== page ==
General Motors, Ford and Fiat Chrysler Automobiles NV posted declines in US new vehicle sales for June on Monday, while major Japanese automakers reported stronger figures. Once again, demand for pickup trucks and crossovers offset a decline in sedan sales.
Automakers' shares rose as overall industry sales still came in above Wall Street expectations.
The US auto industry is bracing for a downturn after hitting a record 17.55 million new vehicles sold in 2016. Analysts had predicted that overall, US vehicle sales would fall in June for the fourth consecutive month.
As the market has shown signs of cooling, automakers have hiked discounts and loosened lending terms.
Car shopping website Edmunds said on Monday the average length of a car loan reached an all-time high of 69.3 months in June.
"It's financially risky, leaving borrowers exposed to being upside down on their vehicles for a large chunk of their loans," said Jessica Caldwell, Edmunds' executive director of industry analysis.
GM said its sales fell about 5 percent versus June 2016, but that the industry would see stronger sales in the second half of 2017 versus the first half.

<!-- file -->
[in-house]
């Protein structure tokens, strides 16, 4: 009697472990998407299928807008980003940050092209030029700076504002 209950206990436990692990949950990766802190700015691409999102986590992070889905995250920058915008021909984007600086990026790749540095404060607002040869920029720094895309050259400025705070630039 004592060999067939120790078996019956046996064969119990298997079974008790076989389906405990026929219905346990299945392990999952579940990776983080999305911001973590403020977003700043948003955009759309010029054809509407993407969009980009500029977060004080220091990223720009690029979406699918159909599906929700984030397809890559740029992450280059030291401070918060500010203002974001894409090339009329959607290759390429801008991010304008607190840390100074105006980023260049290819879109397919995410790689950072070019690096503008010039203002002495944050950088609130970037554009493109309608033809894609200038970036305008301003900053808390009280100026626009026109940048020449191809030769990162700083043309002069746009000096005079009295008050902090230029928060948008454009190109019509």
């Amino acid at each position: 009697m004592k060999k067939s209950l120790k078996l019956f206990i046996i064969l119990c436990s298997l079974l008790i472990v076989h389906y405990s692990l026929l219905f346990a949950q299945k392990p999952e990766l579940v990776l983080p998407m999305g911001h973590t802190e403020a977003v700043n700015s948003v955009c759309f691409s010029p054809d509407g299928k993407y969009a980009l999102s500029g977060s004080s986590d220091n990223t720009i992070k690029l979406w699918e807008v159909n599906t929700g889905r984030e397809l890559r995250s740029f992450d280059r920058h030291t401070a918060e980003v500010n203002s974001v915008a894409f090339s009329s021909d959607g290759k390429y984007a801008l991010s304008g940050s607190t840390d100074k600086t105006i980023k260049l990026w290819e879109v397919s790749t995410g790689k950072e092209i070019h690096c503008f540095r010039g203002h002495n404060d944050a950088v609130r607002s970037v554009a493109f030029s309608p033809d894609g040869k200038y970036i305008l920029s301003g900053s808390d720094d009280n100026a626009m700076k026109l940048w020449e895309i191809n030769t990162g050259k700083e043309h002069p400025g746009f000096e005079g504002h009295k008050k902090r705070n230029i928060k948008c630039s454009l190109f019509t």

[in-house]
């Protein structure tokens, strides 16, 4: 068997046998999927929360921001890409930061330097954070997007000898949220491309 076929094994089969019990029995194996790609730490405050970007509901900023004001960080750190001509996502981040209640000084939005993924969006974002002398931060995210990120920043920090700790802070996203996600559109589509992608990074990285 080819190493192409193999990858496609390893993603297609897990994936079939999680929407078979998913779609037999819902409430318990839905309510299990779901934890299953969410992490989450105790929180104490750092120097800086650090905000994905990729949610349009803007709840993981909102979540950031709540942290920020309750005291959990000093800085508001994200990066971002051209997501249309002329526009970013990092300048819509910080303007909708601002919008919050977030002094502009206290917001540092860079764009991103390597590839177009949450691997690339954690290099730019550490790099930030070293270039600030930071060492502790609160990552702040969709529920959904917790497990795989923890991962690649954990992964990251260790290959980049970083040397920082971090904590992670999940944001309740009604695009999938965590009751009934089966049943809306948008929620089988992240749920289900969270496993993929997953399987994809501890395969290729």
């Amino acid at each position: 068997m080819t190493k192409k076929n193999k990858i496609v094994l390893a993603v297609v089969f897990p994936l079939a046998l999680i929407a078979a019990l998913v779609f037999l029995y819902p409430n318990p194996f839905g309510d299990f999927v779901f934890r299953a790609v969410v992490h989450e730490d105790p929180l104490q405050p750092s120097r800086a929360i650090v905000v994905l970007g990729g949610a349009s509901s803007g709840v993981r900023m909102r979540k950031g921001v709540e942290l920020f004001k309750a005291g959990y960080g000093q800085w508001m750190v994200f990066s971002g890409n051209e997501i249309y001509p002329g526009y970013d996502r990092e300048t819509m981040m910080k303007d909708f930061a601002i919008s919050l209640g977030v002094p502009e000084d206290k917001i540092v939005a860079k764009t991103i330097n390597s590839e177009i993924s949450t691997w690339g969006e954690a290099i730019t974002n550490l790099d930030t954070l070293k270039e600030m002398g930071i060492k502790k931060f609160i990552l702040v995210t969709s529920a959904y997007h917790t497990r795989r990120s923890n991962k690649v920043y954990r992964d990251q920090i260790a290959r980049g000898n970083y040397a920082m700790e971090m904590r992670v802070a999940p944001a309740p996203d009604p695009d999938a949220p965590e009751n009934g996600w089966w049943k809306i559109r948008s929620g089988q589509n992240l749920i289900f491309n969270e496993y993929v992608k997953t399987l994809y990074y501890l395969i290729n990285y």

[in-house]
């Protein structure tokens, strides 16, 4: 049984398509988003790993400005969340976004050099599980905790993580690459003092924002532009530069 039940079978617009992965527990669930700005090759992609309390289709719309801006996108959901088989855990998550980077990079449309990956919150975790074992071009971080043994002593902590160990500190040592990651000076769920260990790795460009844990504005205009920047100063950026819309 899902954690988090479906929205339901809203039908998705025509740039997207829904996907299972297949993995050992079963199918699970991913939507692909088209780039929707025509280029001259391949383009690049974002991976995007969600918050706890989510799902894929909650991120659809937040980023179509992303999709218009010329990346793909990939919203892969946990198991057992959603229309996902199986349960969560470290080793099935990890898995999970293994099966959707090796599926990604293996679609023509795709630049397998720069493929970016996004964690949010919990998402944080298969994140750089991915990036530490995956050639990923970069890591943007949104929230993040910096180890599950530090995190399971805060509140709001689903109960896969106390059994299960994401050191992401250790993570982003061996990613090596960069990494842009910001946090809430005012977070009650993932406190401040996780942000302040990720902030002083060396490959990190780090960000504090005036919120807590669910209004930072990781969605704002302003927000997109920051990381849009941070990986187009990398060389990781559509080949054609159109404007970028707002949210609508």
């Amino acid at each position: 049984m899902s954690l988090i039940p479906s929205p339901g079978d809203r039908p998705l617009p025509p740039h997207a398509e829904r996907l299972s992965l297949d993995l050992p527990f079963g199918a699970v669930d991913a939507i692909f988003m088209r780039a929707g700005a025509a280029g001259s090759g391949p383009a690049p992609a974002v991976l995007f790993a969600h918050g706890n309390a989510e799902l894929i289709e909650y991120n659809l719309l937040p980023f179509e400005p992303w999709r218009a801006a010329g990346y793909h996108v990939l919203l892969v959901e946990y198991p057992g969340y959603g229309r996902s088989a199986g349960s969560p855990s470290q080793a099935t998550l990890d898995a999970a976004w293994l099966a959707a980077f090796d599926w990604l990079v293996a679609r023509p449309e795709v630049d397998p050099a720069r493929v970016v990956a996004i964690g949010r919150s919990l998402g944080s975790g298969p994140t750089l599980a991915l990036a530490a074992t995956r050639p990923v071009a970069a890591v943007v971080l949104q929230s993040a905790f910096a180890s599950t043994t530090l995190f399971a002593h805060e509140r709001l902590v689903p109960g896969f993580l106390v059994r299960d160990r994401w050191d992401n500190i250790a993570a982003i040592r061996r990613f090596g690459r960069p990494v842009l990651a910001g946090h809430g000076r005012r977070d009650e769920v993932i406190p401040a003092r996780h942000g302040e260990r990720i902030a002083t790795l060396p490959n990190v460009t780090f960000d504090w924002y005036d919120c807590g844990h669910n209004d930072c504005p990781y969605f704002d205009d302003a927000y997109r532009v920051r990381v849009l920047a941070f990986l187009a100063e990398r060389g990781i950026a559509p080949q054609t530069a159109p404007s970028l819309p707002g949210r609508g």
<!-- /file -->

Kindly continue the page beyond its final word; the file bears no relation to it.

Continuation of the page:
"Under the current economic conditions, we anticipate US retail vehicle sales will remain strong for the foreseeable future."
GM shares were up 2.4 percent in morning trading, while Ford rose 3.3 percent and FCA shares jumped 6 percent.
"US total sales are moderating due to an industry-wide pullback in daily rental sales, but key US economic fundamentals clearly remain positive," said GM chief economist Mustafa Mohatarem. "Under the current economic conditions, we anticipate US retail vehicle sales will remain strong for the foreseeable future."
Ford said its sales for June were hit by lower fleet sales to rental agencies, businesses, and government entities, which fell 13.9 percent, while sales to consumers were flat. But it sold a record 406,464 SUVs in the first half of the year, with Explorer sales increasing 23 percent in June. And sales of the F-150 had their strongest June since 2001.
On a media call, Ford executives said an initial read of automakers' sales figures indicated a seasonally adjusted annualized rate of around 17 million new vehicles for the month, which would be better than 16.6 million units analysts had predicted.
FCA said June sales decreased 7 percent versus the same month a year earlier.
But sales at Toyota's Lexus luxury car brand fell 5.4 percent on the year.
Nissan said its US sales increased 2 percent. But while truck, SUV and crossover sales jumped 19.5 percent, sedan sales dropped 12.1 percent. In the past few years, Americans have increasingly shunned smaller passenger cars in favor of larger vehicles. Sales of its Infiniti luxury brand were up 11 percent.
Honda said sales for June were up 0.8 percent.
Reporting by Nick Carey